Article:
Large hail a rarity in North Idaho

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Several weeks ago, I wrote about our thunderstorm season. So far, we haven’t seen any thunderstorm development across the Inland Northwest. All the severe weather has been over the southern U.S. as three tornado outbreaks have been reported for the 2019 season.

Although we do see a number of strong thunderstorms that develop in the spring and summer months, large-sized hail is rare in this part of the country. However, in July of 2006, a severe thunderstorm flooded parts of Spokane and areas to the north of that city, but barely missed Coeur d’Alene. To the west, golf ball-sized hail was reported in the Post Falls region.

There were many reports of damaged gardens, as flowers were literally “flattened” on the western edges of Kootenai County by the fast-moving storm, which pushed northward into Canada in a matter of a few hours.

Cliff tells me that the largest hailstone that he’s ever measured during his nearly 53 years of watching local Inland Northwest weather daily in Whitefish, Mont., Hayden Lake and Coeur d’Alene was a 3.1-inch tennis ball-sized stone. He photographed the large chuck of ice on his front porch in Whitefish on June 2, 1971.

This was the same day that Coeur d’Alene gauged a record rainfall total for the date of 1.41 inches. Fortunately, only pea-sized hail was reported in early June of 1971. That damaging hailstorm in Whitefish 35 years ago, however, cost him several hundred dollars in broken windows on the south side of his small house on Jennings Avenue.

On average, Coeur d’Alene and surrounding regions usually have just three or four days a year with hail, mostly small pea-sized, but there are rare occasions when hailstones will be the size of golf balls, as was the case back in 2006.

Hail will consist of balls or irregular lumps of ice that will form in thunderstorm-type clouds called cumulonimbus. It forms when there are strong, upward motions of air and the water in the cloud will freeze as it moves up into the cloud. With updraft wind speeds as high as 110 miles per hour, the hailstone can move up and down in the cloud. As it descends through the cloud, it receives another layer of supercooled water droplets. As it moves up the cloud, the water droplet freezes once again and the hailstone becomes bigger. The ball of ice falls to the ground when it becomes too heavy in the cloud.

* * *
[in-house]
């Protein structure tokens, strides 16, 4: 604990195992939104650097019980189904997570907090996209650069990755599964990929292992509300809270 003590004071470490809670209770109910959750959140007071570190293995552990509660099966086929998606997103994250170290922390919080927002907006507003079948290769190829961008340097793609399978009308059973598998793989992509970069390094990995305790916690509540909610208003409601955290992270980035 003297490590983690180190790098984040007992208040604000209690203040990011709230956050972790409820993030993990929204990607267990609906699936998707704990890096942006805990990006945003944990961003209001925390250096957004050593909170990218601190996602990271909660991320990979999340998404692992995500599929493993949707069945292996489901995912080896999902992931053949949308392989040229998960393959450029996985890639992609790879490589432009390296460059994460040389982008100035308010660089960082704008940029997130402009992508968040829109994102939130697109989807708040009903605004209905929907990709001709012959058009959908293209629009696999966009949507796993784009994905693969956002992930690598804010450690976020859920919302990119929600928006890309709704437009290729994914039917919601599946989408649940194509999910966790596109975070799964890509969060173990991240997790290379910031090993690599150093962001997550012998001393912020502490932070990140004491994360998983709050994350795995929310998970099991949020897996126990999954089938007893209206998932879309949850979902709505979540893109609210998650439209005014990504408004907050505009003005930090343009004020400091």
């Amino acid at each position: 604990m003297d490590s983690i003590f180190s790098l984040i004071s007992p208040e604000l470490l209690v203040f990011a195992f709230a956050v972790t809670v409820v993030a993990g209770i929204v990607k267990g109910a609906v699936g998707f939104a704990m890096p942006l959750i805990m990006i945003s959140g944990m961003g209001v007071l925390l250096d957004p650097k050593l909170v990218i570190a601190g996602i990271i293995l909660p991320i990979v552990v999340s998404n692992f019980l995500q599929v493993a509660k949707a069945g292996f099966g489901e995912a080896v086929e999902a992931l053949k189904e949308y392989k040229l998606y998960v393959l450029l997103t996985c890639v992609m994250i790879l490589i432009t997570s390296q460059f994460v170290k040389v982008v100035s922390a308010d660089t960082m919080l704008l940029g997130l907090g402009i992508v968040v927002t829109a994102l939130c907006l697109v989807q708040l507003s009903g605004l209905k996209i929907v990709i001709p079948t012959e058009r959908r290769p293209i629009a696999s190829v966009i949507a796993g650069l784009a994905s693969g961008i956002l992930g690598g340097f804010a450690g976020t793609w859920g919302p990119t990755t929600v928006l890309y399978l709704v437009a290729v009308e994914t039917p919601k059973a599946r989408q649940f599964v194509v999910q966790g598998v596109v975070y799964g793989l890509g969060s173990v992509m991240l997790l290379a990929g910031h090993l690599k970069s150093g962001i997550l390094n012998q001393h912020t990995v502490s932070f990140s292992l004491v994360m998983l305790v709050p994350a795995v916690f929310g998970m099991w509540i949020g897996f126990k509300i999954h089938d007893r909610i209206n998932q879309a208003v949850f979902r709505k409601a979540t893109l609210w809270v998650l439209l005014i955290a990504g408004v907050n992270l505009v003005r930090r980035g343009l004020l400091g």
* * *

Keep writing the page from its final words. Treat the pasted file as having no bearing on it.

According to Wikipedia, the heaviest hailstone was 2.25 pounds and fell at Gopalganj District in Bangladesh on April 14, 1986. The largest diameter officially measured was 7.9 inches at Vivian, S.D., on July 23, 2010. That particular hailstone had a circumference of 18.622 inches. But, the largest circumference, the distance around the ice, was 18.74 inches, which fell at Aurora, Neb., on June 22, 2003.

The place that experiences the most hail on average is in Kericho, Kenya, in Africa. Approximately 50 days a year this region sees that type of weather. Kericho is close to the equator and is in the mountains at around 7,200 feet. This place also holds the world record for most days with hail as it received 132 days in one year.

Hailstorms normally last only a few minutes, but often cause widespread damage, especially east of the Rockies where hailstones can become quite large. If a thunderstorm were to get stuck over an area, there can be hail that accumulates. On July 29, 2010, a stalled thunderstorm dropped over a foot of hail in Boulder City, Colo.

The peak for hail in the U.S. is in June and occurs most often in the Great Plains and the western portions of the Midwest. It’s estimated that damage alone from hail is over $1 billion each year.

According to NOAA’s Severe Storms, there was over 6,045 major hailstorms in 2017 that resulted in nearly $2 billion in property and crop damage. In 2018, there were 4,610 major hailstorms in the U.S. Texas had the most last year with a total of 508. Idaho had 34 hailstorms, mostly in the southern part of the state, while Washington had only 1.

In terms of our local weather, we’ll still have a mix of sun and showers, but there we should see more widespread rainfall toward the end of the month. There’s also the possibility of a few snowflakes during the overnight hours from this system.

April will finish with above-normal moisture as we’ve had close to 2.75 inches at Cliff’s station. The normal for April is 1.77 inches. Rainfall is expected to increase in late April and early May across the region. Next month should have near- to above-normal moisture, but conditions should eventually turn drier than average later in the spring and summer season.

•••

Randy Mann can be reached at randy@longrangeweather.com

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